The mechanism of phenylalanine hydroxylase.

R. A. Lazarus, D. E. Wallick, R. F. Dietrich, D. W. Gottschall, Stephen Benkovic, B. J. Gaffney, R. Shiman

Research output: Contribution to journalArticle

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Abstract

The site of oxygen binding during phenylalanine hydroxylase (PAH)-catalyzed turnover of phenylalanine to tyrosine has been tentatively identified as the 4a position of the tetrahydropterin cofactor, based on the spectral characteristics of an intermediate generated from both 6-methyltetrahydropterin and tetrahydrobiopterin during turnover. The rates of appearance of the intermediate and tyrosine are equal. Both rates exhibit the same dependence on enzyme concentration. PAH also requires 1.0 iron per 50,000-dalton subunit for maximal activity. A direct correlation between iron content and specific activity has been demonstrated. Apoenzyme can be reactivated by addition of Fe(II) aerobically or Fe(III) anaerobically and can be repurified to give apparently native protein. Evidence from electron paramagnetic resonance implicates the presence of high spin (5/2) Fe(III). As a working hypothesis we postulate that a key complex at the active site may be one containing iron in close proximity to a 4a-peroxytetrahydropterin.

Original languageEnglish (US)
Pages (from-to)2605-2607
Number of pages3
JournalFederation Proceedings
Volume41
Issue number9
StatePublished - Jul 1 1982

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Phenylalanine Hydroxylase
Iron
Tyrosine
Apoenzymes
Electron Spin Resonance Spectroscopy
Phenylalanine
Catalytic Domain
Binding Sites
Oxygen
Enzymes
Proteins

All Science Journal Classification (ASJC) codes

  • Medicine(all)

Cite this

Lazarus, R. A., Wallick, D. E., Dietrich, R. F., Gottschall, D. W., Benkovic, S., Gaffney, B. J., & Shiman, R. (1982). The mechanism of phenylalanine hydroxylase. Federation Proceedings, 41(9), 2605-2607.
Lazarus, R. A. ; Wallick, D. E. ; Dietrich, R. F. ; Gottschall, D. W. ; Benkovic, Stephen ; Gaffney, B. J. ; Shiman, R. / The mechanism of phenylalanine hydroxylase. In: Federation Proceedings. 1982 ; Vol. 41, No. 9. pp. 2605-2607.
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Lazarus, RA, Wallick, DE, Dietrich, RF, Gottschall, DW, Benkovic, S, Gaffney, BJ & Shiman, R 1982, 'The mechanism of phenylalanine hydroxylase.', Federation Proceedings, vol. 41, no. 9, pp. 2605-2607.

The mechanism of phenylalanine hydroxylase. / Lazarus, R. A.; Wallick, D. E.; Dietrich, R. F.; Gottschall, D. W.; Benkovic, Stephen; Gaffney, B. J.; Shiman, R.

In: Federation Proceedings, Vol. 41, No. 9, 01.07.1982, p. 2605-2607.

Research output: Contribution to journalArticle

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AU - Lazarus, R. A.

AU - Wallick, D. E.

AU - Dietrich, R. F.

AU - Gottschall, D. W.

AU - Benkovic, Stephen

AU - Gaffney, B. J.

AU - Shiman, R.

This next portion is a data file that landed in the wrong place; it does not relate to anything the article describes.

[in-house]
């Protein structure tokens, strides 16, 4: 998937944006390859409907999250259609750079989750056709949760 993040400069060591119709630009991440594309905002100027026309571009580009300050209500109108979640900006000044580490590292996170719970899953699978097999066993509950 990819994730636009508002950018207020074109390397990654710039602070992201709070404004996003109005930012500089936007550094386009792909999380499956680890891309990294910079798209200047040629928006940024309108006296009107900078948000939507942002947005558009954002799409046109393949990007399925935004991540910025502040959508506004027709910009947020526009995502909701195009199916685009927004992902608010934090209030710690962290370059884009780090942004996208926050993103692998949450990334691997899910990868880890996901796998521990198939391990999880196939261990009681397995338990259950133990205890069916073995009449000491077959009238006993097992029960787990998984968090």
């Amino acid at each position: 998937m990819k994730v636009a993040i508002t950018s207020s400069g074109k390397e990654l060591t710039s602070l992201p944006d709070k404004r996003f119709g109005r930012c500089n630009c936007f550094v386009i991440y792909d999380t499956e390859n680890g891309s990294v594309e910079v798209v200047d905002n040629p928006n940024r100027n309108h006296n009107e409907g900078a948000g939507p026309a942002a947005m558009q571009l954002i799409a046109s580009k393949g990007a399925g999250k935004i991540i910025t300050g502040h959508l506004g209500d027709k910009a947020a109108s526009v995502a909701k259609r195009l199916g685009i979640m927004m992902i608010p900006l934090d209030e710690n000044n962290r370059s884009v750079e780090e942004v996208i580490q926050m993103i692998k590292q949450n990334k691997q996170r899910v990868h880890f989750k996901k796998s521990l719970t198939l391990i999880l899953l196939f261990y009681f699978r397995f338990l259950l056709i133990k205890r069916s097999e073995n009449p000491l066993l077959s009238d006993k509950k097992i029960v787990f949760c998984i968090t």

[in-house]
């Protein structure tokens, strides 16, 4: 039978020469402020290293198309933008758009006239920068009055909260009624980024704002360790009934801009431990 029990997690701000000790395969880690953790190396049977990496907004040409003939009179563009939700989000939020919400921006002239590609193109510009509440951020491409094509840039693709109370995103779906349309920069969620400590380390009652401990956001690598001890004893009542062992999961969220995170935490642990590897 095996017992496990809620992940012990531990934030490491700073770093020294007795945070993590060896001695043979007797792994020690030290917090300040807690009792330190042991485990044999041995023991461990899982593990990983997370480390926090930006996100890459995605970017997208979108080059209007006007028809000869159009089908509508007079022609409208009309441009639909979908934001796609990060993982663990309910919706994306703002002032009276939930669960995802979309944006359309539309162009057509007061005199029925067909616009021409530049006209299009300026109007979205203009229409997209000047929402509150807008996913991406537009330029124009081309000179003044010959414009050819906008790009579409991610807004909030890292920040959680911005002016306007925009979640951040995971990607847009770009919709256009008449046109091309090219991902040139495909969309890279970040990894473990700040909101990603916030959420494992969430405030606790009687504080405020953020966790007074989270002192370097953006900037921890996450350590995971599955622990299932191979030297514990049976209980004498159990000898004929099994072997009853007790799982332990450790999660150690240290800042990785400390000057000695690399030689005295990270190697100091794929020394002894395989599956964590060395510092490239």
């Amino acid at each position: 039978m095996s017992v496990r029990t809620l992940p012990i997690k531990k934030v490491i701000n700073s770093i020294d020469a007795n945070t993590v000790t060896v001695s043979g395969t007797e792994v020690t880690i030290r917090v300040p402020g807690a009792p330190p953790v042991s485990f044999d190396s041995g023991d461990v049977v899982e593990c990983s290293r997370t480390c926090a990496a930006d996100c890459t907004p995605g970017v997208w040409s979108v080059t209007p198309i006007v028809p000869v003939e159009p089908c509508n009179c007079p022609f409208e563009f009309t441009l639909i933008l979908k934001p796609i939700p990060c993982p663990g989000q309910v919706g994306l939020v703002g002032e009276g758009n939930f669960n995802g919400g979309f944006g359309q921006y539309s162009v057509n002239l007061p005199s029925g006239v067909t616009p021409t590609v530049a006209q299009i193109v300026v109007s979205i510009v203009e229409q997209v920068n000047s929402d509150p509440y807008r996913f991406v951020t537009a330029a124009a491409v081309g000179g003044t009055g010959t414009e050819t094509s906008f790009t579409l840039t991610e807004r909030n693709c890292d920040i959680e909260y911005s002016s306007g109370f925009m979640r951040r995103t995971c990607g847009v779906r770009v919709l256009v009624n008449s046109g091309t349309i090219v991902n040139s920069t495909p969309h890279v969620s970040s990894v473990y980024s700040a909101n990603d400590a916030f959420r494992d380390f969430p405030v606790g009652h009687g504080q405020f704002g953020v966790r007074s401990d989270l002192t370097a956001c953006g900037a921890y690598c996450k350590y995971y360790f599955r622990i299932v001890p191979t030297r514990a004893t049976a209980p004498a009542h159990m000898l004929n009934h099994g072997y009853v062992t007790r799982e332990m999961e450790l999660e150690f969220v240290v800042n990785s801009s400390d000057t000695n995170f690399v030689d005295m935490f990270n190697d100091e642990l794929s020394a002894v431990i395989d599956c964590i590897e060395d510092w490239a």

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N2 - The site of oxygen binding during phenylalanine hydroxylase (PAH)-catalyzed turnover of phenylalanine to tyrosine has been tentatively identified as the 4a position of the tetrahydropterin cofactor, based on the spectral characteristics of an intermediate generated from both 6-methyltetrahydropterin and tetrahydrobiopterin during turnover. The rates of appearance of the intermediate and tyrosine are equal. Both rates exhibit the same dependence on enzyme concentration. PAH also requires 1.0 iron per 50,000-dalton subunit for maximal activity. A direct correlation between iron content and specific activity has been demonstrated. Apoenzyme can be reactivated by addition of Fe(II) aerobically or Fe(III) anaerobically and can be repurified to give apparently native protein. Evidence from electron paramagnetic resonance implicates the presence of high spin (5/2) Fe(III). As a working hypothesis we postulate that a key complex at the active site may be one containing iron in close proximity to a 4a-peroxytetrahydropterin.

AB - The site of oxygen binding during phenylalanine hydroxylase (PAH)-catalyzed turnover of phenylalanine to tyrosine has been tentatively identified as the 4a position of the tetrahydropterin cofactor, based on the spectral characteristics of an intermediate generated from both 6-methyltetrahydropterin and tetrahydrobiopterin during turnover. The rates of appearance of the intermediate and tyrosine are equal. Both rates exhibit the same dependence on enzyme concentration. PAH also requires 1.0 iron per 50,000-dalton subunit for maximal activity. A direct correlation between iron content and specific activity has been demonstrated. Apoenzyme can be reactivated by addition of Fe(II) aerobically or Fe(III) anaerobically and can be repurified to give apparently native protein. Evidence from electron paramagnetic resonance implicates the presence of high spin (5/2) Fe(III). As a working hypothesis we postulate that a key complex at the active site may be one containing iron in close proximity to a 4a-peroxytetrahydropterin.

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Lazarus RA, Wallick DE, Dietrich RF, Gottschall DW, Benkovic S, Gaffney BJ et al. The mechanism of phenylalanine hydroxylase. Federation Proceedings. 1982 Jul 1;41(9):2605-2607.